No Comment — January 18, 2008, 8:09 am

The Official Story Unfolds

The destruction of the CIA torture tapes is still a fairly young scandal as Washington scandals go. It hasn’t even acquired a “gate” suffix. But the Administration is already busily choreographing it, with the dozens of shiny metal parts clicking away in synchronicity, like a finely designed mechanical watch. There is an admirable efficiency to the political process. If only these people were a fraction as good at the work of government as they are at political shenanigans, I keep thinking. The Bush Administration plan is simple: let’s think of this as a movie–Abu Ghraib, The Sequel. Instead of offering up a group of young grunts for the sacrifice, this time it will be a retired senior management figure at the CIA and some of his subordinates. And this sacrifice will, in the White House’s view, divert attention from the real source of both scandals, which is high in the upper reaches of the Executive Branch. Inside the White House, in fact.

But understanding how this will be accomplished requires us to start examining the details of the process that will take us there.

Mukasey’s Probe
On January 2, 2008, Attorney General Mukasey announced that the preliminary examination headed by National Security Division head Ken Wainstein had concluded that a more formal investigation was appropriate. His announcement was immediately greeted by positive acclaim in the news media, including a highly flattering AP story and a New York Times editorial that read “The Right Move on the CIA Tapes.” My own immediate reaction to the Mukasey action was very positive, but then lawyerly caution got the better of me. I decided to look carefully into the details and confer with some of my sources at Justice before making any comment. What I have learned leaves me very suspicious about the arrangements in place.

The Bigotry of Low Expectations
The positive reactions were fueled by a pattern of seriously abusive conduct which has characterized the Bush Justice Department’s generally charade-like internal investigations. There have been bright spots, of course. Department of Justice Inspector General Glenn Fine is a courageous and highly competent professional, and his team have produced impressive products. Patrick Fitzgerald performed brilliantly as a special prosecutor. In fact, I believe that Fine and Fitzgerald come very close to setting the standard for detached professionalism that this sort of work calls for.

But the public should be demanding exactly that sort of professionalism and should accept nothing less. The abysmal experience of the Bush years leaves a lot of people prepared to compromise on integrity issues. That’s extremely unfortunate. Mukasey is clearly getting a lot of mileage from the depressed standards that his predecessors trained Washington to expect.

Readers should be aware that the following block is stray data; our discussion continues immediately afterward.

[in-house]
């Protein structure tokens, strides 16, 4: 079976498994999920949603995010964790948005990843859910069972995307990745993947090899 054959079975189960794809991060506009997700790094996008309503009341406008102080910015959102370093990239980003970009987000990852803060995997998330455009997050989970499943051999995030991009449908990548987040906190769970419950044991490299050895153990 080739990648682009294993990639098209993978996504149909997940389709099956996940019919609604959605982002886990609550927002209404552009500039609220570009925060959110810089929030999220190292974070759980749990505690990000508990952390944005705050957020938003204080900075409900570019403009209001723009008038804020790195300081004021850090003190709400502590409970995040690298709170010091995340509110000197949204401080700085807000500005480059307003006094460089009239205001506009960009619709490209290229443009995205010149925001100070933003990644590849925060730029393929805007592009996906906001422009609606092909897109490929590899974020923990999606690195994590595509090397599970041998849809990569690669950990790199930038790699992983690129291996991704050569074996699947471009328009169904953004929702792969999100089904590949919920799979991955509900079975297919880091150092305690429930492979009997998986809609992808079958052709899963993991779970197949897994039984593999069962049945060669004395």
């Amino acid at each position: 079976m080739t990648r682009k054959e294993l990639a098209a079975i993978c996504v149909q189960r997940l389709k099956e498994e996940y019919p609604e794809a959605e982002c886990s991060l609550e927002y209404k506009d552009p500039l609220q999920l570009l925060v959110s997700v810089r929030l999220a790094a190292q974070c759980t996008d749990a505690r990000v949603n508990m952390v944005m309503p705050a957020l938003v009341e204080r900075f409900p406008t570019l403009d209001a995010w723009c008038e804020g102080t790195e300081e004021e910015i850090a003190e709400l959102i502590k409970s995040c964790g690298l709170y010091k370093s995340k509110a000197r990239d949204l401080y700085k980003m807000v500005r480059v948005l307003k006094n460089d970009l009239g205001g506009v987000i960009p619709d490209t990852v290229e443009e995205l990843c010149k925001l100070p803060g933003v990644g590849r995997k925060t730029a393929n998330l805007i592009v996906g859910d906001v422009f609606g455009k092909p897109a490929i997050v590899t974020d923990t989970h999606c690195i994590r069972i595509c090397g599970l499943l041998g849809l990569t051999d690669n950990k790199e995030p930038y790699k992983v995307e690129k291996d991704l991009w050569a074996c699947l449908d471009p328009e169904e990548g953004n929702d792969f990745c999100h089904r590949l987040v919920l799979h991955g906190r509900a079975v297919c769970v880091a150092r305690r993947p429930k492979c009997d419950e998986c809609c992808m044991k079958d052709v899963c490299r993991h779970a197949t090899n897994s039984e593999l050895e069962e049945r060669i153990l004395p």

Let’s start with the positive. John H. Durham is the man tapped to head this probe. He’s a career prosecutor, an assistant U.S. attorney in Connecticut. I’ve spent some time asking about Durham among those who have worked with him and on the other side. I reached out to lawyers in Boston, Hartford and Stamford.

What I heard was very encouraging. He is described as tireless, aggressive, rigorously ethical in his approach and consummately fair. About half of the people I spoke with identified Durham immediately as a Republican, the other half had no idea of his politics (he is a registered Republican). But no one considered him to be deeply engaged in partisan politics by any stretch. He has a very strong track record coming out of a very sensitive probe of Justice Department corruption in Boston. It seems clear that Durham has the right mix to do the job.

The problem here is not the choice of prosecutor. It’s the blinders and harness that Mukasey has put on him. The Valerie Plame investigation shows how this should be done. Patrick Fitzgerald was appointed as special prosecutor and was given free rein to pursue his investigation and bring charges. But Durham is not being given this freedom of action. And the restrictions imposed on him have a very disturbing genesis.

The Meeting
As Michael Mukasey was being prepared to be nominated for the post of attorney general, the White House strongly encouraged him to meet with a group of “movement conservative” lawyers to try to address their “concerns” about his suitability to be the nominee. When the meeting took place, Mukasey found himself being pressed aggressively. They wanted his assurance that there would be no special prosecutors to look into wrongdoing by Team Bush. Several of those who were pleading against the appointment of a special prosecutor had more in mind than just good prosecutorial ethics. They played a role in the U.S. attorney’s scandal and potentially other mischief. If a prosecutor were appointed, they might well find themselves in the crosshairs.